For most fans, WEC champion Anthony Pettis and the final challenger to his crown, Ben Henderson, were the only two fighters who might have an eventual impact at the elite levels of the UFC's lightweight division after the two promotions merged in December. They were obvious choices due to their status within the promotion's lightweight ranks, and a showdown between the two fighters at WEC 53 that became a fight of the year candidate only furthered the focus. In hindsight, we might have forgotten someone.
Donald Cerrone, who fought for the WEC lightweight crown three times and failed, wasn't thought of as a man who could become a relevant fighter in the UFC. His aggressive and entertaining style of fighting would almost certainly pit him against beatable opponents for fan-friendly action, but questions still arose about whether he could ever compete against the better competition that awaited him. Those same questions were asked about Ben Henderson and Anthony Pettis, so why would anyone think Cerrone could have an impact when he couldn't sneak past Henderson on two separate occasions?
Almost a year later, our assumptions couldn't be further from reality. Henderson, while playing second fiddle to Pettis at the end of the WEC's existence, has become the promotion's top import while Pettis faltered in his debut. And Cerrone? He's been quietly and efficiently dispatching of every fighter the UFC has put in front of him, stringing together four straight wins in 2011.
Saturday night's performance at UFC 137 was icing on the cake for Cerrone. After beating up Paul Kelly, Vagner Rocha, and Charles Oliveira, he was finally given a challenge that fans felt was appropriate. The match-up had many of us questioning whether Cerrone could prevail. Unlike his WEC counterparts who were thrown tough opposition from the start, Cerrone was allowed to mature over the course of the year. That slowed progression has allowed Cerrone to develop his game, a more mature style than what we've seen from him in the past.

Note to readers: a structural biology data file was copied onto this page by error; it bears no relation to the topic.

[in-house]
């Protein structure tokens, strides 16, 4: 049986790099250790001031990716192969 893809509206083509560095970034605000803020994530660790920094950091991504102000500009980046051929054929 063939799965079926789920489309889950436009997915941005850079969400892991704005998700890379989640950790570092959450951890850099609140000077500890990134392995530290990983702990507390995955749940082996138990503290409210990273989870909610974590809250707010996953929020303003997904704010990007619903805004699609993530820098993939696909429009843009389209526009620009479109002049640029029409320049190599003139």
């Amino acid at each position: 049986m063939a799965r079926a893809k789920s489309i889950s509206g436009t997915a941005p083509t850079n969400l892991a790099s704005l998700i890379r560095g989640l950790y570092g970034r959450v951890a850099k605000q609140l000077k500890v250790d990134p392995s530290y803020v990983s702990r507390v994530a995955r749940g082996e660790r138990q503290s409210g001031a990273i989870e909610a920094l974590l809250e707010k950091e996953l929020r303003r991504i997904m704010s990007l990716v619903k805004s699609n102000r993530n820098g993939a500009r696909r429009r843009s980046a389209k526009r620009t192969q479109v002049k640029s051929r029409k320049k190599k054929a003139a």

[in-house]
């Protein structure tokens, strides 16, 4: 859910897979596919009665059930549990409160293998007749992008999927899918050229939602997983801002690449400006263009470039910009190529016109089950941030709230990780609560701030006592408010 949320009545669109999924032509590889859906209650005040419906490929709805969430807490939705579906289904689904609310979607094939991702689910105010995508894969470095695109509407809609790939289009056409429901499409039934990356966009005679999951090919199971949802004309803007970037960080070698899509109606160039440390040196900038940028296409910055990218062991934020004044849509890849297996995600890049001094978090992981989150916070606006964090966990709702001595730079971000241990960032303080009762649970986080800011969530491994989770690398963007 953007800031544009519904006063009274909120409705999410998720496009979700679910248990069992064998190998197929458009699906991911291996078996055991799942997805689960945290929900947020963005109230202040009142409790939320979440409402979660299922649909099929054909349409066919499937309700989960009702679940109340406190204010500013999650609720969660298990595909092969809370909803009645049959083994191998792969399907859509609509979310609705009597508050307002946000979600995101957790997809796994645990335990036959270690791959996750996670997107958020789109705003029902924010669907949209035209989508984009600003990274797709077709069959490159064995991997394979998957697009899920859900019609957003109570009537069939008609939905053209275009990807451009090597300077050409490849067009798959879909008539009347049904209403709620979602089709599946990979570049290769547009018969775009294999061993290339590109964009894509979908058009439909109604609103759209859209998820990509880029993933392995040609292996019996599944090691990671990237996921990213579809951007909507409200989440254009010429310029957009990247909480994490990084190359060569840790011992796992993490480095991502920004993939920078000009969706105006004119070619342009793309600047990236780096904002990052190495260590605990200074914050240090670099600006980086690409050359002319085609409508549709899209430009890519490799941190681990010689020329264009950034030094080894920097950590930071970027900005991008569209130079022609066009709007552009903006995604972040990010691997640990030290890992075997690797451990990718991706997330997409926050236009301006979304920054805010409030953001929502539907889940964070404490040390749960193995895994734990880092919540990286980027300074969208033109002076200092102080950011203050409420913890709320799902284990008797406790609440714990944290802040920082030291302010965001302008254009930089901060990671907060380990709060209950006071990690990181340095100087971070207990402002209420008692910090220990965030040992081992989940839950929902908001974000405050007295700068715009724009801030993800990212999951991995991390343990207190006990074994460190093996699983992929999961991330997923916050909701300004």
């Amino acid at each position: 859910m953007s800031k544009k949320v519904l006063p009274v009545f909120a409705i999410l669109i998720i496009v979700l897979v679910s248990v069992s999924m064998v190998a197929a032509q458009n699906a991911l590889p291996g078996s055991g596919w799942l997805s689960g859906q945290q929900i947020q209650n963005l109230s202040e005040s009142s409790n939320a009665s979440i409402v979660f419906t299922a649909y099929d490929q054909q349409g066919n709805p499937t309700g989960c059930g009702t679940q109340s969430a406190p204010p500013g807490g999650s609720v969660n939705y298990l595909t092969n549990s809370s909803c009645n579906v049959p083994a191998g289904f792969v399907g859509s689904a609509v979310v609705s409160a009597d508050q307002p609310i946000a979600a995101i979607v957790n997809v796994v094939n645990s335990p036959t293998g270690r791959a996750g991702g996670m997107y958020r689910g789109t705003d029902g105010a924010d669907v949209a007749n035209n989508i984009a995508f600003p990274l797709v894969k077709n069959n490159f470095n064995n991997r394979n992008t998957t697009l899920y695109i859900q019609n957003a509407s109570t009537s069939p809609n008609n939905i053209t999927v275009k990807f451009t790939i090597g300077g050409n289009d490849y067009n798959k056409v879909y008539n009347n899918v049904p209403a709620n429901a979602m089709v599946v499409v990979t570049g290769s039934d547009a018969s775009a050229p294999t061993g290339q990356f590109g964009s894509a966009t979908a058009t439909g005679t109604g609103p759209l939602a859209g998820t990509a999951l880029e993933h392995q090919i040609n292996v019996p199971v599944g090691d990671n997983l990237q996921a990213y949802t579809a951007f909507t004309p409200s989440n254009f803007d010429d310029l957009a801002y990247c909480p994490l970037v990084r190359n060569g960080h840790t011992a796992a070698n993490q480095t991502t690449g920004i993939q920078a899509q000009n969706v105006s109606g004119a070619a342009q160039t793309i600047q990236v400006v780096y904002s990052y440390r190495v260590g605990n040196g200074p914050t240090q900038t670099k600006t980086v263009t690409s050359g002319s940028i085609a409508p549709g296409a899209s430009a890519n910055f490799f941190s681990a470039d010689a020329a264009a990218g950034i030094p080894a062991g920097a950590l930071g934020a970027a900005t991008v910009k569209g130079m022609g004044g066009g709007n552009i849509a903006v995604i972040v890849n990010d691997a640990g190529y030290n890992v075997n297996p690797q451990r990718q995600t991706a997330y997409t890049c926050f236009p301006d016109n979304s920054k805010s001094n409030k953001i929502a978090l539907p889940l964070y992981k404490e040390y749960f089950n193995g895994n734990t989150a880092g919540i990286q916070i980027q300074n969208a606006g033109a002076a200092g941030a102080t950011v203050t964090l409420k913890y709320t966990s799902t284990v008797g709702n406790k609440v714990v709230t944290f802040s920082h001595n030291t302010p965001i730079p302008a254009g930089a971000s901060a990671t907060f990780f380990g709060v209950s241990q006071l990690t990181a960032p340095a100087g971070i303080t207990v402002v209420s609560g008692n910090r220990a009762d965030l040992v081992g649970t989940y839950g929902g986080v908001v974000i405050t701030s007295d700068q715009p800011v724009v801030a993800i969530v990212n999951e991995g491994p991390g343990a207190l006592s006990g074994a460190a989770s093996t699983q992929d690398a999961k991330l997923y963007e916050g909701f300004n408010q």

Impressively, Cerrone dominated Siver at his own game, landing multiple head kicks that caused Siver to put on his best dance routine in front of the fans at the Mandalay Events Center on Saturday night. Siver, who's well known for his powerful punching and unpredictable kicking prowess, couldn't answer, eventually succumbing to Cerrone's grips on the ground.
The victory puts Cerrone is a surprising position. He's gone from failing to win the WEC lightweight crown to sitting on the outside looking in at UFC lightweight contention in just a year. Even more impressive is Cerrone's focus and dramatic shift in his mentality. While he remains a fighter fueled by emotion outside of the cage, it couldn't be further from the truth inside the cage. The massive improvements he's made make a run toward the top a possibility next year. Is it possible we'll hear Donald Cerrone's name involved in contention next year? I think we will.